Theater Security Package
Called a Theater Security Package, US forces have been deploying units to Europe in response to the 2014 events in the Crimea and eastern Ukraine that destabilized the entire region. The US Air Force Theater Security Packages or TSP’s started in 2015 when the USAF first deployed fighter and tanker unit throughout the US European Command area of responsibility. These units participated in multiple readiness exercises alongside NATO allies and partner to strengthen interoperability and to demonstrate US commitment to the security and stability of Europe.
Recently two US Air Force TSP’s were deployed toEurope, the 457th EFS in Romania flying F-16’s and two squadrons from Hill AFB operating the F-35 in Germany. The 457th EFS, normally based at Naval Air Station Joint Reserve Base Forth Worth (the former Carswell Air Force Base) in Texas, deployed twelve F-16C++ enhanced Block 30 Fighting Falcons to Romania as part of TSP 19.1. Main objectives for their TSP were three-folded: to deter any regional aggression; strengthening NATO alliances and further building the local relationship with the Romanian host.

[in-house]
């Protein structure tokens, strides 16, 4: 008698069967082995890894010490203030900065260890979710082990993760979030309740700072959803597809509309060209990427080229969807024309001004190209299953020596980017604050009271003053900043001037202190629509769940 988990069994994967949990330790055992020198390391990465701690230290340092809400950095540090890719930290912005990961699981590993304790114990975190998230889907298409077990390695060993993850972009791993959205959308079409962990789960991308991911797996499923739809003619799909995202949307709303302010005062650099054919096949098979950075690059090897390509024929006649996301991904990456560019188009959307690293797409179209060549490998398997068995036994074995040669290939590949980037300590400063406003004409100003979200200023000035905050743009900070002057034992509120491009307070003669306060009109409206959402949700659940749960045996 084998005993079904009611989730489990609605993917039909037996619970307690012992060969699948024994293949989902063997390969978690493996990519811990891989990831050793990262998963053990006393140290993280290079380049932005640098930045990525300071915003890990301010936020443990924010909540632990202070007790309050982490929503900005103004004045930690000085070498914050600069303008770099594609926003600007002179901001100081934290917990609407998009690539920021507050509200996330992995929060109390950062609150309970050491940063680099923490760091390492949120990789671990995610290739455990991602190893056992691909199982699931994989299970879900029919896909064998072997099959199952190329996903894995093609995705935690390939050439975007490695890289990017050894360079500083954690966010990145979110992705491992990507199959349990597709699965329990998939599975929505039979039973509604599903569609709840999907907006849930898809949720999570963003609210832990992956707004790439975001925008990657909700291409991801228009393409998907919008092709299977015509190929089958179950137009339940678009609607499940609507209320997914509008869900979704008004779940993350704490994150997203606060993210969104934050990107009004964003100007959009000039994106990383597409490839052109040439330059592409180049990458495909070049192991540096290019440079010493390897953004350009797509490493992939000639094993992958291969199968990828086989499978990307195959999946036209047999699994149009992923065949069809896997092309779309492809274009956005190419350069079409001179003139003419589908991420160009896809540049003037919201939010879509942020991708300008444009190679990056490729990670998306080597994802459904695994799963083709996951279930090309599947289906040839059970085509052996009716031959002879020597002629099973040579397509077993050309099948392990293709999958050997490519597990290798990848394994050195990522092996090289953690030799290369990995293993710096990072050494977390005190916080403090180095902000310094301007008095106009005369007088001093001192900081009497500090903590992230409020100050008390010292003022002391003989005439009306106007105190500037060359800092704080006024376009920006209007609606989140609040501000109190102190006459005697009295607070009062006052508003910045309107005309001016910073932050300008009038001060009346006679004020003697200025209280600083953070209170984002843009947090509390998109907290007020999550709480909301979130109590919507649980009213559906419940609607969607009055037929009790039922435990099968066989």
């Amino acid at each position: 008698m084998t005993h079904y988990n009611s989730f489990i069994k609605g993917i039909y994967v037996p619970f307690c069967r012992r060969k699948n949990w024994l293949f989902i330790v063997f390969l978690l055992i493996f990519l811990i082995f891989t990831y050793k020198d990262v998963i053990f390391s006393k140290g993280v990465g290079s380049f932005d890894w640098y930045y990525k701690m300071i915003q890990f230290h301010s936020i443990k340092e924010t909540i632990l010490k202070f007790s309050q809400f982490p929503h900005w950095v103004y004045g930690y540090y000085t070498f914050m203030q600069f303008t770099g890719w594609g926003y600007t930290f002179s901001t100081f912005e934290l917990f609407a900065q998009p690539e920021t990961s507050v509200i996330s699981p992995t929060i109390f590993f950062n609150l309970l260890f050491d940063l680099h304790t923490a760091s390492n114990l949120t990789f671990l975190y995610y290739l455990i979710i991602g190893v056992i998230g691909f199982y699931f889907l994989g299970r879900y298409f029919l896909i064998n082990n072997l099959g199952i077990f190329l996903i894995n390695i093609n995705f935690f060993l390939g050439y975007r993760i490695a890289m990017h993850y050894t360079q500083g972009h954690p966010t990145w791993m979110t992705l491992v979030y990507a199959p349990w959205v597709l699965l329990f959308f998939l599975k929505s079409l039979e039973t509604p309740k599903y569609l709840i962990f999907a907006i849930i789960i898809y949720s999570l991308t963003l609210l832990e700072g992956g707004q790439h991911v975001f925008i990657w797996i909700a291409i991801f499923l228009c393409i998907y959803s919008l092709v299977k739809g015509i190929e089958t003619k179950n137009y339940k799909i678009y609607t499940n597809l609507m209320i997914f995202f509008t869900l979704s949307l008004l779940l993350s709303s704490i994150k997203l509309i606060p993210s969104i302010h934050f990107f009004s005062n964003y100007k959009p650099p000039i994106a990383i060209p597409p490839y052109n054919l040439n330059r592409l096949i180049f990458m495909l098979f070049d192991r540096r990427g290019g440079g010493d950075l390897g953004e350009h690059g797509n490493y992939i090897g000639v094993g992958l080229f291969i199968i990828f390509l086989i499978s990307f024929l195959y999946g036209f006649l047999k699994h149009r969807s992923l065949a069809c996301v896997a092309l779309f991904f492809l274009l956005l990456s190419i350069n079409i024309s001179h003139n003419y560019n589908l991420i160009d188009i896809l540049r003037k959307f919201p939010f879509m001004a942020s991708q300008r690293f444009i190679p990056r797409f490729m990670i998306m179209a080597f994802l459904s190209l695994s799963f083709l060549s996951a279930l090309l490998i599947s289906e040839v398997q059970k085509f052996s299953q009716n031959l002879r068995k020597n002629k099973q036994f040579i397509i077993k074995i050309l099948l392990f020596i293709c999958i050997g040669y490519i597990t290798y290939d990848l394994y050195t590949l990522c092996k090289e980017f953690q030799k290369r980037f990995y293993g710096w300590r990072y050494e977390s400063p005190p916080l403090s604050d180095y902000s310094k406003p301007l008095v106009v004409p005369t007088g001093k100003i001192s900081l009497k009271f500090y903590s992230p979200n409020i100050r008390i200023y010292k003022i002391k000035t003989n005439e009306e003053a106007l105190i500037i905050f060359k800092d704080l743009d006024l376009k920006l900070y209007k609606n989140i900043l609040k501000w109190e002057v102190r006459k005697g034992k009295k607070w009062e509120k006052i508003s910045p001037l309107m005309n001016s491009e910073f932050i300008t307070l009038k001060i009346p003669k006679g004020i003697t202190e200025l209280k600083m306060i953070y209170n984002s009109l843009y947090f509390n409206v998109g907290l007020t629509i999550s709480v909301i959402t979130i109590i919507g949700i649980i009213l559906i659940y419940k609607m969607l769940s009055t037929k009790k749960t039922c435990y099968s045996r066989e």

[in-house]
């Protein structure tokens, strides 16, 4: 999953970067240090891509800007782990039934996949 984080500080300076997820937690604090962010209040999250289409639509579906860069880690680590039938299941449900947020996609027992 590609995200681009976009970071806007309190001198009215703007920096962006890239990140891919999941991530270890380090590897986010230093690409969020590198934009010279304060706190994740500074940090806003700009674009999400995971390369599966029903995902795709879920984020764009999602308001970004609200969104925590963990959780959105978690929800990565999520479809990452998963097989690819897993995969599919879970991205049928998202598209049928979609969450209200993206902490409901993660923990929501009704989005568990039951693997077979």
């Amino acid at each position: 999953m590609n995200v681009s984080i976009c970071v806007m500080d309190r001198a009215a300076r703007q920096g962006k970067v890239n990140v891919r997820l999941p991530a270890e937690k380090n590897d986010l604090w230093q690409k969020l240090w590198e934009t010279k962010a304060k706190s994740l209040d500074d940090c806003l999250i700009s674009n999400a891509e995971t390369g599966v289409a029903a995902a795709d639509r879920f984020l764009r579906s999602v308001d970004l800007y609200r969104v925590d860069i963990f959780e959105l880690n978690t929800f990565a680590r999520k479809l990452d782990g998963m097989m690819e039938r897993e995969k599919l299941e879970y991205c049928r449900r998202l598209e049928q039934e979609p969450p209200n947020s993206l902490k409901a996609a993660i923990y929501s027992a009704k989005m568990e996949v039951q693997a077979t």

457th EFS at Câmpia Turzii
The 301st Fighter Wing is manned according to the Total Force concept. Through the Air Force Reserve Command Associate Program reserve crews and active duty crews are combined, sharing a single set of aircraft and share the staffing of the unit. The 301st FW is an active associate unit, meaning that the Air Force Reserve owns the aircraft while the active duty Regular Air Force embeds a squadron that provides aircrews, aircraft maintenance and support personnel who share the responsibility of maintaining and flying the AFRC aircraft. The 457th EFS is thus augmented with the personnel of the active duty 355th Fighter Squadron that is embedded within the 301st FW.
When asked about the preparations for the deployment Lieutenant Colonel Paul “Thorny” Batich, commanding officer of the 457th Expeditionary Fighter Squadron explains: “our path here is very similar to any other deployment. As part of a pre-deployment training, the unit went to Red Flag Alaska at the end of last summer and came up with a training program for the pilots to get them ready for the mission-sets that we are going to be doing”.
The deployment of the 457th FS started on April 26, when 16 F-16s flew from their home base NAS JRB Forth Worth to Pease ANGB, situated at the East Coast of the USA. From here, twelve F-16’s continued their journey on April 29 towards Spangdahlem AB in Germany for another stopover. During their Atlantic crossing, they were supported by two KC-10A Extender tanker aircraft. On May 2 they made the final flight to Câmpia Turzii, which became their temporarily home until early August when the unit deployed back home.